(ZENIT News / Rome, 18.12.2023).- It’s most likely that millions of Catholics and non-Catholics began the week prior to Christmas 2023 with an idea that could have aroused perplexity and confusion, and which is not altogether exact, that is, that the Pope approved the blessing of same-sex couples and also of divorced persons who have remarried.
We offer fifteen answers to very concrete and specific doubts. We do not give the answers, but take them from the original document to evidence in this way that many headlines read today are rather sensationalist. You will find them in this text in quotation marks and with reference to the original number in the document. Also to warn that it is better to read the original sources oneself (you can read here the full original text published by ZENIT).
1st What is the main topic of the Declaration and who and when does he publish it?
The first thing that must be said is that it is a document whose main topic is — as its name indicates — “the Pastoral Meaning of Blessings.” It’s a document of the Dicastery for the Doctrine of the Faith (the one once guided by one of the greatest theologians of history, Cardinal Joseph Ratzinger) and which was published on Monday, December 18, 2023.
2nd Does the Doctrine of the Church change? (Presentation)
“This Declaration remains firm on the traditional Doctrine of the Church about marriage, not allowing any type of liturgical rite or blessing similar to a liturgical rite that can create confusion.”
3rd What is original about this Declaration? (Presentation)
“The value of this document, however, is that it offers a specific and innovative contribution to the pastoral meaning of blessings, permitting a broadening and enrichment of the classical understanding of blessings, which is closely linked to a liturgical perspective.”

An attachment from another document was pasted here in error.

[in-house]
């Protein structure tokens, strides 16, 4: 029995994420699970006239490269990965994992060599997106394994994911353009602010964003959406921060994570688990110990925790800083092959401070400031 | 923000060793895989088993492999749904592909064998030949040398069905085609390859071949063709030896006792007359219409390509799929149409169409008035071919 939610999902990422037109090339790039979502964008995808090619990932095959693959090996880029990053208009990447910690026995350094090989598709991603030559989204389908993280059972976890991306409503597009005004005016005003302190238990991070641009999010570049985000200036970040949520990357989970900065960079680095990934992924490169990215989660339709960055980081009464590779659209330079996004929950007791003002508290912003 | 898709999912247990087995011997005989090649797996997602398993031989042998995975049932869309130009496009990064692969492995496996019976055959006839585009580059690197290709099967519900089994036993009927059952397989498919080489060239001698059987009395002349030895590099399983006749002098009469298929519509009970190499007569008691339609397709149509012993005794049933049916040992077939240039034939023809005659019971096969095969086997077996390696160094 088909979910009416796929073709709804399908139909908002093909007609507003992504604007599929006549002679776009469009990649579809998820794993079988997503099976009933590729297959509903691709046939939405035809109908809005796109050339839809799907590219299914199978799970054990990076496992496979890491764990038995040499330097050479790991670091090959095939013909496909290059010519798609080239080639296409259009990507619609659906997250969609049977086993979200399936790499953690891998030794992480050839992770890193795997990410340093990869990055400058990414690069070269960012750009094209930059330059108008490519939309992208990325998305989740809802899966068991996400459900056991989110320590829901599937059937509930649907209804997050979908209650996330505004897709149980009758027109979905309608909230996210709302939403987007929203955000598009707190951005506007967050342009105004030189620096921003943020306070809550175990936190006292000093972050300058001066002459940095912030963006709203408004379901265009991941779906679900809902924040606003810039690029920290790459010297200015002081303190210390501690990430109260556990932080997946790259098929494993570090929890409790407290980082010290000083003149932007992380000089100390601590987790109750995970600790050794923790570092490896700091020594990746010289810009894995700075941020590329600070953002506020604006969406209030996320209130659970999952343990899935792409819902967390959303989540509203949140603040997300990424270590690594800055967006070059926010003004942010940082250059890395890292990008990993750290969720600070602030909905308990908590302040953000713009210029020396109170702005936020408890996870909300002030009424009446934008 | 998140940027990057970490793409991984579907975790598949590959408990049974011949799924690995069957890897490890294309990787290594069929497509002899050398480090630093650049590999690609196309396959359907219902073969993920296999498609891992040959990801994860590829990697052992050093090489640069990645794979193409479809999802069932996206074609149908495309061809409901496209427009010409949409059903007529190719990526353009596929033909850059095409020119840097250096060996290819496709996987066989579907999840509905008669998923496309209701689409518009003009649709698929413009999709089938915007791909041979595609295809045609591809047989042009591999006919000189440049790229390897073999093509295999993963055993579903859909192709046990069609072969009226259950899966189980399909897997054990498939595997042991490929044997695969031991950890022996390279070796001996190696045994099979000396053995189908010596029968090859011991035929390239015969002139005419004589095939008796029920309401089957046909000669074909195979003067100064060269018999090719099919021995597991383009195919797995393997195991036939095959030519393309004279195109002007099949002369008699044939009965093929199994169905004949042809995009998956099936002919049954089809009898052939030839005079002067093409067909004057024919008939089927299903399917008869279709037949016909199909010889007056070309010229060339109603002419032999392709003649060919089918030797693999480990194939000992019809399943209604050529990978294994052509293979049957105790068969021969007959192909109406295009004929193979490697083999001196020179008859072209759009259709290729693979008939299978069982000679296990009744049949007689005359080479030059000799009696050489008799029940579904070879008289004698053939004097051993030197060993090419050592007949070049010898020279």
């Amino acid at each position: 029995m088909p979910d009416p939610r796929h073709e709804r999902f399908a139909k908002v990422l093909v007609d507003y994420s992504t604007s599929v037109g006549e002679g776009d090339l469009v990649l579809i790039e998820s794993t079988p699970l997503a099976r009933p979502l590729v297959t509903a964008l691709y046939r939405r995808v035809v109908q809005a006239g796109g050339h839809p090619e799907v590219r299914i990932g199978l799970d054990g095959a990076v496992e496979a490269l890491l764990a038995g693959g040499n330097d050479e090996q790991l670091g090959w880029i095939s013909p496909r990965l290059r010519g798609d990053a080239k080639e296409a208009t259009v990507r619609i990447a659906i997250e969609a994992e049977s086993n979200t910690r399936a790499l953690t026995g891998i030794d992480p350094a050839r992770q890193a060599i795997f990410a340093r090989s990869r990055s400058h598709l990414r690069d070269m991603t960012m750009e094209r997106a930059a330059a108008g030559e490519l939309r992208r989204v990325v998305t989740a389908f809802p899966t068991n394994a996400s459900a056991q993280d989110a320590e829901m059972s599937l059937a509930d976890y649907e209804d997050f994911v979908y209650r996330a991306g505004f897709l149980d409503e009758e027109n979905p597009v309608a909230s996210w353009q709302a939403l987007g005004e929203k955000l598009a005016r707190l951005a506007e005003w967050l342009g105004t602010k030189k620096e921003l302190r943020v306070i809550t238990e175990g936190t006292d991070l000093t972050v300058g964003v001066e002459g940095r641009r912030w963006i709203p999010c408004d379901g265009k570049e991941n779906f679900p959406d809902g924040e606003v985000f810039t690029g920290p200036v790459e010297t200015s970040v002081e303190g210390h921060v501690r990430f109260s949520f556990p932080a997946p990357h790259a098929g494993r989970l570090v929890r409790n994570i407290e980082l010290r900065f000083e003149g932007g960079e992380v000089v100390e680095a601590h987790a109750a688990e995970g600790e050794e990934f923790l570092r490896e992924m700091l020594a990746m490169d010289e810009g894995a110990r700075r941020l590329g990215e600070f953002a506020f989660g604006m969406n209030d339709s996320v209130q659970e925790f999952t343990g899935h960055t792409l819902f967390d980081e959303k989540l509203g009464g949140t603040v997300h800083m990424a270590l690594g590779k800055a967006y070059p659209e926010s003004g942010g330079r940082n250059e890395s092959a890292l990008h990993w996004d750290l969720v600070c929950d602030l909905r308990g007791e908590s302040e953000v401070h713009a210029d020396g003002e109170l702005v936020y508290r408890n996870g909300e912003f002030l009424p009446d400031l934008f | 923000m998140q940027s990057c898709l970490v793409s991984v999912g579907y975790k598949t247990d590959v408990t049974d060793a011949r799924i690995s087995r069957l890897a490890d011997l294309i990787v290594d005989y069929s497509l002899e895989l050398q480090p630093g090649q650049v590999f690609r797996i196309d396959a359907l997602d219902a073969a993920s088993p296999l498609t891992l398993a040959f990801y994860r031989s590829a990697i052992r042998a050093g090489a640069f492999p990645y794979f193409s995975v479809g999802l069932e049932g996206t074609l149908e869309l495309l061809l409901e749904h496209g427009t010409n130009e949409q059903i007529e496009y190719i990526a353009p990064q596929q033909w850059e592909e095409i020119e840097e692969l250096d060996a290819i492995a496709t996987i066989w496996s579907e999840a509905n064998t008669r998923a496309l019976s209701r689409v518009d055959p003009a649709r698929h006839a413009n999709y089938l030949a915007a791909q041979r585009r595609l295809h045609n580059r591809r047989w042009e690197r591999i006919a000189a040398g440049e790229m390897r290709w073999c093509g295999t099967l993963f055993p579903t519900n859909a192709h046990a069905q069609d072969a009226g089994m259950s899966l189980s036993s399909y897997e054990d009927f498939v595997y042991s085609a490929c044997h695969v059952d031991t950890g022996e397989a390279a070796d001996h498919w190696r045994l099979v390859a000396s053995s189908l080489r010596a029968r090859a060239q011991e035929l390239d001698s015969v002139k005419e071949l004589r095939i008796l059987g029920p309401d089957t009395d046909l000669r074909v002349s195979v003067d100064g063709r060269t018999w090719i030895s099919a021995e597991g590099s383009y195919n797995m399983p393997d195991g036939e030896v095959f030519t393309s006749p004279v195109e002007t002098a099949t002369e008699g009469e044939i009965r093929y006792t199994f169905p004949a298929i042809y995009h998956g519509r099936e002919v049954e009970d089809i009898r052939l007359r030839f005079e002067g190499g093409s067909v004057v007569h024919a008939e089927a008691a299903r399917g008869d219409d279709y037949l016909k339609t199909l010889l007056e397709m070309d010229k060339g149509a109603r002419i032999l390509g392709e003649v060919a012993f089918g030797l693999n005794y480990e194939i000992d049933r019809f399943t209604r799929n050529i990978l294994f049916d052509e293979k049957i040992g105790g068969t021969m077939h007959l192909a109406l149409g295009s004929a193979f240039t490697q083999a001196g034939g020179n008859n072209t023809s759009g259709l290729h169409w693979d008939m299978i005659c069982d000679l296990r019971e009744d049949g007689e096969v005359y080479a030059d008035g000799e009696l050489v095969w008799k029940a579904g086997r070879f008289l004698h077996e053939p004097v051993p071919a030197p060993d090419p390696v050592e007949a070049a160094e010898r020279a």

4th Why is this Declaration being published? (no. 2)
The Dicastery for the Doctrine of the Faith “has considered several questions of both a formal and an informal nature about the possibility of blessing same-sex couples and — in light of Pope Francis’ fatherly and pastoral approach — of offering new clarifications on the Responsum ad dubium that the then Congregation for the Doctrine of the Faith formulated and published on February 22, 2021.”
5th Are these “pastoral blessings” new rites for same-sex couples and divorced persons who have remarried? (nos. 4 and 5)
No, the Dicastery says that, “rites and prayers that could create confusion between what constitutes marriage — which is the “exclusive, stable, and indissoluble union between a man and a woman, naturally open to the generation of children” — and what contradicts it are inadmissible.” And it adds: “when it comes to blessings, the Church has the right and the duty to avoid any rite that might contradict this conviction or lead to confusion. Such is also the meaning of the Responsum of the Congregation for the Doctrine of the Faith, which states that the Church does not have the power to impart blessings on unions of persons of the same sex.
6th To what does the Pope’s thought invite us regarding the pastoral — not liturgical or semi-liturgical — meaning of the blessings? (no. 7)
It “invites us to make the effort to broaden and enrich the meaning of blessings,” distinguishing between the liturgical or semi-liturgical and the pastoral. This document is focused on the pastoral, as already mentioned.
7th Of what does the distinction consist between liturgical or semi-liturgical and pastoral blessings? (nos. 9, 11, 12, 18 and 19)